Executive Pay

Time for Capitalists to Revolt

John Cryan, bisheriger Co-Vorstandsvorsitzender und zukünftiger Vorstandsvorsitzender der Deutschen Bank, spricht am 19.05.2016 auf der Hauptversammlung der Bank in der Festhalle in Frankfurt am Main (Hessen) zu den Aktionären. Foto: Arne Dedert/dpa +++(c) dpa - Bildfunk+++
Deutsche Bank's AGM. Will shareholders rise up?
  • Why it matters

    Why it matters

    Public pressure might force companies to reduce executive pay to more appropriate levels.

  • Facts


    • Between 2005 and 2015, remuneration of management board members of Germany’s top firms jumped by an average of 55 percent. Pay for ordinary workers rose 27 percent.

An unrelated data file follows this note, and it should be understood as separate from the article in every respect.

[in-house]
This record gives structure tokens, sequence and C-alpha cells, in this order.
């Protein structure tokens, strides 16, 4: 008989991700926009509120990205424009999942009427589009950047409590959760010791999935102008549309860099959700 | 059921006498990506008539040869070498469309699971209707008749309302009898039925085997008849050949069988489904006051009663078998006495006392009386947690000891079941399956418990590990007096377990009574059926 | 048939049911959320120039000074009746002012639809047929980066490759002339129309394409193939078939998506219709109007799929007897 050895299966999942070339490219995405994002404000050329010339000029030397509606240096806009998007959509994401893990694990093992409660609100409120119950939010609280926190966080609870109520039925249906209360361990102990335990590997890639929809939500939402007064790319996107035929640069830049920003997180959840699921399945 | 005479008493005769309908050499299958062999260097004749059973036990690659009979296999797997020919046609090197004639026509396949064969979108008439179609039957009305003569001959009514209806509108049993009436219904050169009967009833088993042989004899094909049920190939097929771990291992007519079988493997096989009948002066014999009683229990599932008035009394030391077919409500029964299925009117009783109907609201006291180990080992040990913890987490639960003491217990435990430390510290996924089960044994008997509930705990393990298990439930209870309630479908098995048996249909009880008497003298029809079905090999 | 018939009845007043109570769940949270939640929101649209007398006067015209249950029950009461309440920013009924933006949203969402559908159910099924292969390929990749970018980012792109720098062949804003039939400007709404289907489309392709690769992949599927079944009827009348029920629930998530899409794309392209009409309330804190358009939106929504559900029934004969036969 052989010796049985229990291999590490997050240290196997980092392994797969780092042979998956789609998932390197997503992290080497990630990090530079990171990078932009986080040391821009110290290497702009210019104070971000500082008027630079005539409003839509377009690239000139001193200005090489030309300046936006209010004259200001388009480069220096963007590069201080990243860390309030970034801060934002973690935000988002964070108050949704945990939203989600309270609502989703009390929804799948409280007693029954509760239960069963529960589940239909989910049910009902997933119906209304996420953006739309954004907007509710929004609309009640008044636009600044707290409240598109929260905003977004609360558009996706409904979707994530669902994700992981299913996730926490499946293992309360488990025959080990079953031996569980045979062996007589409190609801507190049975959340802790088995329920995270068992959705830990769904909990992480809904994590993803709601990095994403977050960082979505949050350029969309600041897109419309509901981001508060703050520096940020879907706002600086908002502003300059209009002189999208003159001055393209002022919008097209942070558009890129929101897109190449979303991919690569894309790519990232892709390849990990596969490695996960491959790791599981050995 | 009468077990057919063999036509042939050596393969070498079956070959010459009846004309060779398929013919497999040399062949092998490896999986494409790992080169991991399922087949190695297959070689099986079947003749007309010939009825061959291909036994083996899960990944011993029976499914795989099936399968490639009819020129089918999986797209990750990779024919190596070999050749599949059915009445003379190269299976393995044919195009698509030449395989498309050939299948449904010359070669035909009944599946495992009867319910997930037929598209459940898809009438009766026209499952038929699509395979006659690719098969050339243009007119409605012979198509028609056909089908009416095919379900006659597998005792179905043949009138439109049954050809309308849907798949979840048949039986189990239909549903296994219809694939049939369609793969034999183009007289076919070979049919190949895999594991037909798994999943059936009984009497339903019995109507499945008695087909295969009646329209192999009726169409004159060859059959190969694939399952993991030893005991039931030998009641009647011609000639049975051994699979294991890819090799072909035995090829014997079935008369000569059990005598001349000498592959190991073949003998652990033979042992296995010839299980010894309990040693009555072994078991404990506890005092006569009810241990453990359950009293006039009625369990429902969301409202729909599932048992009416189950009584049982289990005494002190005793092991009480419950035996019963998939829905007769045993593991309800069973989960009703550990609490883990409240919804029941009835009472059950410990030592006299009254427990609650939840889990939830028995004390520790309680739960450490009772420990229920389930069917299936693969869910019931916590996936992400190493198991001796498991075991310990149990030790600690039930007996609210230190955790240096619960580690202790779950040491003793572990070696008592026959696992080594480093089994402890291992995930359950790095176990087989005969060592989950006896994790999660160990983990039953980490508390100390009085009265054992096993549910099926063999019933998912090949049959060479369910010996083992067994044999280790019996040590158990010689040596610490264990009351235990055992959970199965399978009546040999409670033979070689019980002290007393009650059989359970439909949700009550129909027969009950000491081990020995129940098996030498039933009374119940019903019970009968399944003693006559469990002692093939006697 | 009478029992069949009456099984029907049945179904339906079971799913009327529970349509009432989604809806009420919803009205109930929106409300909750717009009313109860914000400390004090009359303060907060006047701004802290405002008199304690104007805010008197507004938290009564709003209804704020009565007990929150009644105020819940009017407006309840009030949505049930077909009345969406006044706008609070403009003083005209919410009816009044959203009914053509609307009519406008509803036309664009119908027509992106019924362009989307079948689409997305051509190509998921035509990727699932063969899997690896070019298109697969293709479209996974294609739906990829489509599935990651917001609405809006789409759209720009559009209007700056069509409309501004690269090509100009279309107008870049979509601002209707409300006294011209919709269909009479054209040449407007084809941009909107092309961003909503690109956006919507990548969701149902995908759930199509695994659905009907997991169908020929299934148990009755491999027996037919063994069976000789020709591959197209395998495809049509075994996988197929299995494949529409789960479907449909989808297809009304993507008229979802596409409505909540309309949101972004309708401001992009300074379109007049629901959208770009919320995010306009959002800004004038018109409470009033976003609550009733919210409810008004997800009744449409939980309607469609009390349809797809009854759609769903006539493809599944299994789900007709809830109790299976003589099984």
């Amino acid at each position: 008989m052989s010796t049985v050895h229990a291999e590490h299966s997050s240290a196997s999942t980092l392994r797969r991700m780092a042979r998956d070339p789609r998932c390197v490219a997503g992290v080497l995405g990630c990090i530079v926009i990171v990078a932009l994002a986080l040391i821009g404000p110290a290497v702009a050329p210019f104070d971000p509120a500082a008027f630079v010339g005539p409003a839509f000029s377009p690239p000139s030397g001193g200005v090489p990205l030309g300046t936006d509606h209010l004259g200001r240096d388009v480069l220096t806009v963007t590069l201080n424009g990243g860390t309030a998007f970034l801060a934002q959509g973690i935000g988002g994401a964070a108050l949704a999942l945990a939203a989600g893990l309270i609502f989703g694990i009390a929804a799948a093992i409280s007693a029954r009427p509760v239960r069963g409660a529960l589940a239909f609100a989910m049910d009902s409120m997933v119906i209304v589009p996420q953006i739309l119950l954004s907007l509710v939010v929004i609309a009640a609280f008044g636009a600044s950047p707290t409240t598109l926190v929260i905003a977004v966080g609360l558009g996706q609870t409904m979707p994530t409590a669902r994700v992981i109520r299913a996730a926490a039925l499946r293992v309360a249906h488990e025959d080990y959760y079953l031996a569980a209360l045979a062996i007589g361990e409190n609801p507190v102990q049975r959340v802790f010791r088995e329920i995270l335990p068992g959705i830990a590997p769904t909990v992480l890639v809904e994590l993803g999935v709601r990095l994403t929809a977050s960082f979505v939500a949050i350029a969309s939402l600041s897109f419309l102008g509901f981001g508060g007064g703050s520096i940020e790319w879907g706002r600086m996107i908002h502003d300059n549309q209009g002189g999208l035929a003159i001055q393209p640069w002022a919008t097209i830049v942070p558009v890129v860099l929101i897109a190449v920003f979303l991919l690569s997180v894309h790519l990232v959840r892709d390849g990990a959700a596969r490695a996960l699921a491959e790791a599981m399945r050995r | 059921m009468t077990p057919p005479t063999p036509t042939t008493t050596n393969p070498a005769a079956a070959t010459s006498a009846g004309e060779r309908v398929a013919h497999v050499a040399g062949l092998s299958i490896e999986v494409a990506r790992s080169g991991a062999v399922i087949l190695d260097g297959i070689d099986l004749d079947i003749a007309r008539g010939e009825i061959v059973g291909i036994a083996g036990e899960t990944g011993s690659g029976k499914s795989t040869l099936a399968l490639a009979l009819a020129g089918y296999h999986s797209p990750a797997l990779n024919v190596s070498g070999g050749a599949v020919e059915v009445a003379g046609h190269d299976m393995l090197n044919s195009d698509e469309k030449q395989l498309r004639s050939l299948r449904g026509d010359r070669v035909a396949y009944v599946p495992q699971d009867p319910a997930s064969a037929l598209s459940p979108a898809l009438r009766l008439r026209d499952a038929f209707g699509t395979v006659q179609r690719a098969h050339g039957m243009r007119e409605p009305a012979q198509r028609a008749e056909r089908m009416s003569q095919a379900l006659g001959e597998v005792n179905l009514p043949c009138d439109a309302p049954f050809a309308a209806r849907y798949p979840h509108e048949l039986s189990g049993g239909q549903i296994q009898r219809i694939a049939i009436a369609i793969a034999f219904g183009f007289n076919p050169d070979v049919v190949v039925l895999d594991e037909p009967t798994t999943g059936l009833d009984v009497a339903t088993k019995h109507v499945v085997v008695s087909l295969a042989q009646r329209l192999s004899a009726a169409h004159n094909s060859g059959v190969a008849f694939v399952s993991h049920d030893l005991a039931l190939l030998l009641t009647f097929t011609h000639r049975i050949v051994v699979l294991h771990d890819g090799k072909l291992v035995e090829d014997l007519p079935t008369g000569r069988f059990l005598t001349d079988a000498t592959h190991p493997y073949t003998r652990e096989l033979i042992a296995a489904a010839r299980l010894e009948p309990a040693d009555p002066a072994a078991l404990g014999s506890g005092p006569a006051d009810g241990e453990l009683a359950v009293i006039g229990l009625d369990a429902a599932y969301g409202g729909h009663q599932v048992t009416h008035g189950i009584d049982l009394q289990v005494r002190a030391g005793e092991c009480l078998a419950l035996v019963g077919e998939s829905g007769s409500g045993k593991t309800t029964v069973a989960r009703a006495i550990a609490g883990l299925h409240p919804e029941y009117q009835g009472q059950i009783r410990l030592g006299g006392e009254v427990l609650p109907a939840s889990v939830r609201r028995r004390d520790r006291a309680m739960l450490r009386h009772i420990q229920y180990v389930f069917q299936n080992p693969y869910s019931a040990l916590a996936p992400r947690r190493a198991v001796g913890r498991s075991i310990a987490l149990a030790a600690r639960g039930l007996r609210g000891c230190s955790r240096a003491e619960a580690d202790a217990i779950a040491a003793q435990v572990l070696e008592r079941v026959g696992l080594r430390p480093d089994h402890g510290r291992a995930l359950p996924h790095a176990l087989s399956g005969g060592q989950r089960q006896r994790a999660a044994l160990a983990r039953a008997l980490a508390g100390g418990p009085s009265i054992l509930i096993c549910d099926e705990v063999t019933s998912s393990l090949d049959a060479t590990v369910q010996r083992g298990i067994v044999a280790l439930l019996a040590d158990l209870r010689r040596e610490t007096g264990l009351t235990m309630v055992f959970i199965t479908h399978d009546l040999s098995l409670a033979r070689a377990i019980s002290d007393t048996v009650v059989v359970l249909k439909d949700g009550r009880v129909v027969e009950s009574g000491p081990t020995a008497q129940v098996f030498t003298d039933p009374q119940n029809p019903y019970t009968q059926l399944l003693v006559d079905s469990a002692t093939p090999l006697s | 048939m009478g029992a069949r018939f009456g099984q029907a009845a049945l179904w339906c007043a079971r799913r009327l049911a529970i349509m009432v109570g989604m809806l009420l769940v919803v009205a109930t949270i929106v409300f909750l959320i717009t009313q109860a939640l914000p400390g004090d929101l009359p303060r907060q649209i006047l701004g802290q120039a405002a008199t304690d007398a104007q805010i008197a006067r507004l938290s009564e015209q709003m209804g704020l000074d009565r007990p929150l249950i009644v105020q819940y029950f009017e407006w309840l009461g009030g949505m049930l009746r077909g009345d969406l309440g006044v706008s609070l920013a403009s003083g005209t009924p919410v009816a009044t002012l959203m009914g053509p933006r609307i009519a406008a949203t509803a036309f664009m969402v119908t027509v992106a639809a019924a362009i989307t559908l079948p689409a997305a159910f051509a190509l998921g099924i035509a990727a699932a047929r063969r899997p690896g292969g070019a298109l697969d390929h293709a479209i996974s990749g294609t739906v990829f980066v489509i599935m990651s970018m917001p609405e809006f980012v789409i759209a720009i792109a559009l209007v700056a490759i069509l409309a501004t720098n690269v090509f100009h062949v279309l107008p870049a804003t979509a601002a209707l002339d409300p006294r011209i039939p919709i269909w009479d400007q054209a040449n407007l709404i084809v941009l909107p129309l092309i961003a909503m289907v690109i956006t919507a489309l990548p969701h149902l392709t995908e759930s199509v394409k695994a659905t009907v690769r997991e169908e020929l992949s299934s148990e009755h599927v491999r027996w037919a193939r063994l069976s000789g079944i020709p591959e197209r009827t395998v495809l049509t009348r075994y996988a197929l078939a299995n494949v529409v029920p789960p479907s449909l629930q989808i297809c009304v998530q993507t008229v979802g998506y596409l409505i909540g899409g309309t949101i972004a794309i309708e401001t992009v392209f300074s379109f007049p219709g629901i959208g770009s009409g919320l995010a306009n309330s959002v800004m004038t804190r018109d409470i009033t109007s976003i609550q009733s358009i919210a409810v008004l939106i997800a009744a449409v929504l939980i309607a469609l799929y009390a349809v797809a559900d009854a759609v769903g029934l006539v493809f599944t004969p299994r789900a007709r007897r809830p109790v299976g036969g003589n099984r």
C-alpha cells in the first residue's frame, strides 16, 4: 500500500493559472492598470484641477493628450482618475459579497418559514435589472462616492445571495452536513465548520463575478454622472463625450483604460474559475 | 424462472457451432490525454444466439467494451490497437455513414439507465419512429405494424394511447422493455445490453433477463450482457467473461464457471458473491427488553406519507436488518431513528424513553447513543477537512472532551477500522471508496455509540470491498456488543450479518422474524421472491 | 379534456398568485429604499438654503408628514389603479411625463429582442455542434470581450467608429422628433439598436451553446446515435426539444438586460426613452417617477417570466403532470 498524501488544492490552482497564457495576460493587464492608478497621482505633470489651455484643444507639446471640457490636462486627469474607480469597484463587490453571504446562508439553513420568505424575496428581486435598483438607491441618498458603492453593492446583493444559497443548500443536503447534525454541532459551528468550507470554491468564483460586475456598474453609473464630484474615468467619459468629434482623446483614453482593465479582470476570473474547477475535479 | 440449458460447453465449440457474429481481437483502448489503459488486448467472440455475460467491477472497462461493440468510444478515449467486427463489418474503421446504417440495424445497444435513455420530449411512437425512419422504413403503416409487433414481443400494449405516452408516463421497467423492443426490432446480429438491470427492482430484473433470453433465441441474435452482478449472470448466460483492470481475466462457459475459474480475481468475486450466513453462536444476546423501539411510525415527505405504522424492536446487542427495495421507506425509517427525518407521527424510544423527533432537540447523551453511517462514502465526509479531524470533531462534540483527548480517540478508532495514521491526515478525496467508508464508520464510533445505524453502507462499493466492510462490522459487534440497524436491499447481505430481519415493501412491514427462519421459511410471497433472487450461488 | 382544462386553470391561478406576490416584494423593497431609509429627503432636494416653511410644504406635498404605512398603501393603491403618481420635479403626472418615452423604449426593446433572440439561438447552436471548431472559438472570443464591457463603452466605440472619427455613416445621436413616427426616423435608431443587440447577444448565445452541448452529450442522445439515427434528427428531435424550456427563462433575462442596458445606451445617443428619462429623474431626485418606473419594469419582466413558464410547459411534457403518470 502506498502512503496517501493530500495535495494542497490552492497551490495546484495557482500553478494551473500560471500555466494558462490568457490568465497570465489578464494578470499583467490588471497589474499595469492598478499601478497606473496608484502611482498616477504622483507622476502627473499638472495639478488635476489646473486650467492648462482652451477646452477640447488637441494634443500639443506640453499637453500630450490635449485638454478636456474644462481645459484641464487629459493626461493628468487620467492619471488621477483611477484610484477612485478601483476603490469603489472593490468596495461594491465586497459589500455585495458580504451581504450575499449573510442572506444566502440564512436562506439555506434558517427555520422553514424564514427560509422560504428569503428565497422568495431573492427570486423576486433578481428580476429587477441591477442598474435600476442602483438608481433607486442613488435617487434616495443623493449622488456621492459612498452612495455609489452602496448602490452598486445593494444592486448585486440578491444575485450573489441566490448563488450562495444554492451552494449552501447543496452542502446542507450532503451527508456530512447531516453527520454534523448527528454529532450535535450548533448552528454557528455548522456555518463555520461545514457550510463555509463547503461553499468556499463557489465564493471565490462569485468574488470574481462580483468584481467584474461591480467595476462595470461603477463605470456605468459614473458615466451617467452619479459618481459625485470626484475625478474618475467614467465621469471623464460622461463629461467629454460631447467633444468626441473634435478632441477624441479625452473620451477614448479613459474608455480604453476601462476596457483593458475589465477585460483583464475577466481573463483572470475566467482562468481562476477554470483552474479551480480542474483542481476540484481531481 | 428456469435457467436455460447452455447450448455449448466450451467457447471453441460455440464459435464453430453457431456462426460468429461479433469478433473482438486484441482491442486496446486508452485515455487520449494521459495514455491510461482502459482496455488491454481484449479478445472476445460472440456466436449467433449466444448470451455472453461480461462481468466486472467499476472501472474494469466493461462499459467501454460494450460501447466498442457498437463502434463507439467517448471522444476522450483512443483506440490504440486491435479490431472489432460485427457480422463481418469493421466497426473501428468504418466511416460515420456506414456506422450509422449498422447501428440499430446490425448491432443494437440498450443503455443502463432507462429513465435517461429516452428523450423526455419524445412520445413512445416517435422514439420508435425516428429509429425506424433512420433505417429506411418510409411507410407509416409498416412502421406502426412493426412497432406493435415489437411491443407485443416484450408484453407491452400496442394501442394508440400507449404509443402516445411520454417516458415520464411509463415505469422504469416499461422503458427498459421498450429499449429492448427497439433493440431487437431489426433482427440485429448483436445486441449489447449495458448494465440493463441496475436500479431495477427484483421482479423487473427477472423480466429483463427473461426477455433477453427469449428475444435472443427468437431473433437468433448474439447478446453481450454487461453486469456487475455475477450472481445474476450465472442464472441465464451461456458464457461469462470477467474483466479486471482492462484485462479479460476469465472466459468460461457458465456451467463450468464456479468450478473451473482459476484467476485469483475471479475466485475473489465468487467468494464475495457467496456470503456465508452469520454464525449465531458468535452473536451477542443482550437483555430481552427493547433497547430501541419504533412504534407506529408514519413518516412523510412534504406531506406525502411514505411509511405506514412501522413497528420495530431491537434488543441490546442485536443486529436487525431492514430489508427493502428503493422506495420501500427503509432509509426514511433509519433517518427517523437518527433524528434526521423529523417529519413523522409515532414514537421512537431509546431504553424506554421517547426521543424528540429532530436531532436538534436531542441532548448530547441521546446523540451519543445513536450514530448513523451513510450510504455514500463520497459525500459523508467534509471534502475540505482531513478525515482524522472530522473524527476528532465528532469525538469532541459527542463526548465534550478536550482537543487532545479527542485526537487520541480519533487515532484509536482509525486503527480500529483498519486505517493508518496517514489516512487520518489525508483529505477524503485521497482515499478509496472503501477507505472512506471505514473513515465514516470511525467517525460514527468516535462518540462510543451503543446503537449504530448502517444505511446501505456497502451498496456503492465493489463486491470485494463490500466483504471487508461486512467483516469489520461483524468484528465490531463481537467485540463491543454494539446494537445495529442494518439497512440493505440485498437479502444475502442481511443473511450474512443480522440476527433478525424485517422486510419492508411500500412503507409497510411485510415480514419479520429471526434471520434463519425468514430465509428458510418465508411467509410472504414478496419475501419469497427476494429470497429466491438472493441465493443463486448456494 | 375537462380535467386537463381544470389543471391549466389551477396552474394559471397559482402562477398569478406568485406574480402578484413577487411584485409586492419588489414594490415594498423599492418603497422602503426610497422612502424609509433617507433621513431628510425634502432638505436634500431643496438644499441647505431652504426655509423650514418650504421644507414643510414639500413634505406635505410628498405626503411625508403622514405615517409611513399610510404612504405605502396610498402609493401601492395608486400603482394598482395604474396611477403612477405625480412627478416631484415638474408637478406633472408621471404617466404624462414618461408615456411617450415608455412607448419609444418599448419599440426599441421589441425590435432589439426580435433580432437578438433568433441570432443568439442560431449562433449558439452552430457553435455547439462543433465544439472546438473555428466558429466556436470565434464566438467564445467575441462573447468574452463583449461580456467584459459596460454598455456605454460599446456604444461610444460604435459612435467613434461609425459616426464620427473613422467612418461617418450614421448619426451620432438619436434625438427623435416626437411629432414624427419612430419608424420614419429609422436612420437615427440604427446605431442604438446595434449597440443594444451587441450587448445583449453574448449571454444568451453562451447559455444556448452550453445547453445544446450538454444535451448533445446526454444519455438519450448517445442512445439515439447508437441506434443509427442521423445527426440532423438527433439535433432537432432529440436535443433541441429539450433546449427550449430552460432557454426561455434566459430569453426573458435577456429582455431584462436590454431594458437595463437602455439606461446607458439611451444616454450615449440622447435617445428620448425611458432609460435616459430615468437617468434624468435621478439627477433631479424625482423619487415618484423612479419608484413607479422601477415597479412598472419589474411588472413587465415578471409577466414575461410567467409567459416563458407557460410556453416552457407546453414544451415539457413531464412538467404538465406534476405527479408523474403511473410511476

• Pensions for top executives are an estimated 250 times larger than other white-collar employees.
    • British hedge fund TCI wants Volkswagen to scrap its executive bonus system. TCI says VW board members earned a total of €63 million in 2015, when VW lost €1.6 billion.
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Public uproar over excessive pay for executives is usually a knee-jerk reaction to business scandals.

For example, the Americans were up in arms when at the beginning of the millennium it was revealed how executives at Enron, WorldCom and Tyco not only cooked their books, but profited handsomely in the process.

The same thing happened after the financial crisis when bankers were publicly pilloried because of their high wages. And these days, scandals such as “Dieselgate” at Volkswagen have refreshed the heated debate over the pay and performance of top managers.

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